3. No offence, man, but if it took you several dozen meals to notice that Maestro is something special then you've either got a severely jaded palate, or you generally prefer restaurants for their scene rather than their cuisine. If the former, I'm sure Gaignaire/Taillevent/Savoy/L'Astrance et al may help. If the latter, I reckon Cafe Milano will be right up your alley. And Jenny's right, the website is pure brilliance. A savage, spot-on satire of the sort of clueless, nouveau riche brand-humpers who retreat from their own manifest personal inadequacies into the grossest forms of fuck-you hypermaterialism. Some very nice subtle touches, too -- the overpriced Ford Mondeo, the American Psycho grooming regimen -- but I do think that if you want to develop the comic persona further you will have to ratchet back the parody a little. People just aren't going to believe anyone could be that much of an tool in the real world.
  4. Oh, yeah. Definitely Montmartre, and not just on the weekend. I've eaten lunch there three times in the last few weeks while on Hill-related business and it's an extremely amiable scene with food that's hard to fault. The sautéed monkfish with chickpeas and caramelized sweet onion sauce was up there with the best bits of fish I've had and I'd also recommend the braised rabbit leg with olives, shiitakes and creamy pasta -- though perhaps not, when paired with a few Stellas and a bottle of Crozes-Hermitage, if you have hopes of accomplishing much in the P.M. hours. The friendly proprietor and charming, statuesque Gallic hostess also add a certain savor to the experience. Go.
  5. While many of the best wine stores are out in the sticks (OK, the suburbs), one of the benefits of being in D.C. is that here we can also get the good stuff delivered to our door from all over the country by those nice men with the shorts and the brown vans. There's a world of choice out there on the Web, and I've found the upfront savings on offer generally compensate for the unfortunate fact that wine is heavy and expensive to ship. Since I'm originally from there, I'll enthusiastically second painemilla's endorsement of the fine juice coming out of South Africa these days. I'm a big fan of the guys at Southern Hemisphere Wine Center out in sunny Huntington Beach for some really good special deals and a lot of stuff from the bottom half of the world that you won't find anywhere else. Right now, I'm laying in the 2002 Fairview Goat Rotie from the Cape and the 2001 Ross Estates North Ridge Shiraz and 2002 Angus the Bull Cabernet from Down Under. If you want an easygoing, cheap everyday drinker (hey, I just described myself!), you'll probably enjoy the 2002 Excelsior Cabernet from South Africa, which Costco is giving away right now for $6 or so. I've also had a lot of fun, and spent a fair bit of money, with the good people at Wine Library, Zachys and Sherry-Lehmann. Even if you don't buy anything, you're bound to learn something just browsing. Like there's so much wine in the world, and so little cash...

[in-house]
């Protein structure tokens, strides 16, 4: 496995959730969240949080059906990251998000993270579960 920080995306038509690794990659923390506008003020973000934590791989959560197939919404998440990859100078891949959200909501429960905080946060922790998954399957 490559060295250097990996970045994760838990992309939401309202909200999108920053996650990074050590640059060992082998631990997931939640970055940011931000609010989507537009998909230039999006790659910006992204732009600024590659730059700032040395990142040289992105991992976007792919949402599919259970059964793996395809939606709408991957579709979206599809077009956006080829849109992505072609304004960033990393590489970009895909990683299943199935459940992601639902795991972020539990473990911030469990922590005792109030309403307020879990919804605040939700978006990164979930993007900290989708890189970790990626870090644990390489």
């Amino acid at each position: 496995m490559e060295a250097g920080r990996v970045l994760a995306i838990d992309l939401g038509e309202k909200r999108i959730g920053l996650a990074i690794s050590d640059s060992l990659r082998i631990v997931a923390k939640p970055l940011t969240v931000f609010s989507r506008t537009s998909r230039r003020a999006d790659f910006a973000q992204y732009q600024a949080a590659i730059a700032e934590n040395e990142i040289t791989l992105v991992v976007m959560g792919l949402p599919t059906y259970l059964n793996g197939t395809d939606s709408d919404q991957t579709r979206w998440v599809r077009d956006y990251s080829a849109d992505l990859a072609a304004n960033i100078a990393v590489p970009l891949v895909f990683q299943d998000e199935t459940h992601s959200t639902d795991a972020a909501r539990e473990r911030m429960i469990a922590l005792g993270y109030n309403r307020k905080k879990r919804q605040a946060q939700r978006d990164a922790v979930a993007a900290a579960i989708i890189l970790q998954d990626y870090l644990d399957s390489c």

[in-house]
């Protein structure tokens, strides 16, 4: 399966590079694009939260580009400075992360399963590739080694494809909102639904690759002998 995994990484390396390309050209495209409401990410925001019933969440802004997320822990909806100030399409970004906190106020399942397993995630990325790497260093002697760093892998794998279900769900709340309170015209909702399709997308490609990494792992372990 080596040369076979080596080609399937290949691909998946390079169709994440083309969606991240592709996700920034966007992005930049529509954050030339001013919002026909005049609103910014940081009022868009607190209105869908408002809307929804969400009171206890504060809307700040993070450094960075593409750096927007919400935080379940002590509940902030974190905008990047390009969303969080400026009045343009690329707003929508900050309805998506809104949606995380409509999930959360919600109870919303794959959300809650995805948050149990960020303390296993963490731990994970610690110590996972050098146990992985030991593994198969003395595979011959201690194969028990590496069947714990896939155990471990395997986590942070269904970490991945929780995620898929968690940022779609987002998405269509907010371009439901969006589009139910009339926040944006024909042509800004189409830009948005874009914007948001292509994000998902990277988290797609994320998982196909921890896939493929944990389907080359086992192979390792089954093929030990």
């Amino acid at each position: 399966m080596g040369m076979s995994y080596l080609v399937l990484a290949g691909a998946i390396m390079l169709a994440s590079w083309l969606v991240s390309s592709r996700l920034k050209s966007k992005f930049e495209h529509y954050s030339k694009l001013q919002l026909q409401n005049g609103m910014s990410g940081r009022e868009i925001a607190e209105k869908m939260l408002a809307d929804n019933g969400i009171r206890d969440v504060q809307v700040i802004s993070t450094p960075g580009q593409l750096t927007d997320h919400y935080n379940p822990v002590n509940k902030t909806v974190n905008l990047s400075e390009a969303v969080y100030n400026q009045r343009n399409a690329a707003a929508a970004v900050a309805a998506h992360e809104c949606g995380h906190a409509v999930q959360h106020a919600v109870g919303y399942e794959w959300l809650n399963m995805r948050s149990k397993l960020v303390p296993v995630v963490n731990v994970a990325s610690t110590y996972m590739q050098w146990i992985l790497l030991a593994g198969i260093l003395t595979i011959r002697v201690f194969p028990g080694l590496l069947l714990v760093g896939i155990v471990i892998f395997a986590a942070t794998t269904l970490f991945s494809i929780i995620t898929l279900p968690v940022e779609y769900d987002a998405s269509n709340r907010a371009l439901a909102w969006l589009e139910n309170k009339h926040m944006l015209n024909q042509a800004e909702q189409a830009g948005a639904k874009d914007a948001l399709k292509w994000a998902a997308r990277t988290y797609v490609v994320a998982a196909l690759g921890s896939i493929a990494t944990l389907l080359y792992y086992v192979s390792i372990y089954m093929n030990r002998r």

6. OK. Now this is a topic in which I have some experience having just quit my job and wound up what my hefty, debauched Italo-Irish colleague and partner-in-crime labeled a "farewell tour" and my wife, more accurately, described as a "three-day drunk." So what we did this morning, after we ate all the Advil, was take the leftover pate a choux out of the fridge (the fat Fenian had previously insisted on making cream puff swans. Jacques Pepin's Complete Techniques. Page 702. Elaborate and pointless. Though less so than the Toad-like Squab. Page 402. Pull the other one, Jacques! But I digress.) and we piped it through a pastry bag into nice hot oil and had ourselves a whole lot of creamy, crispy, airy, sugary, sort-of Frenchy, seriously good funnel cake. And, you know, I'd do it again. Maybe with some leftover port...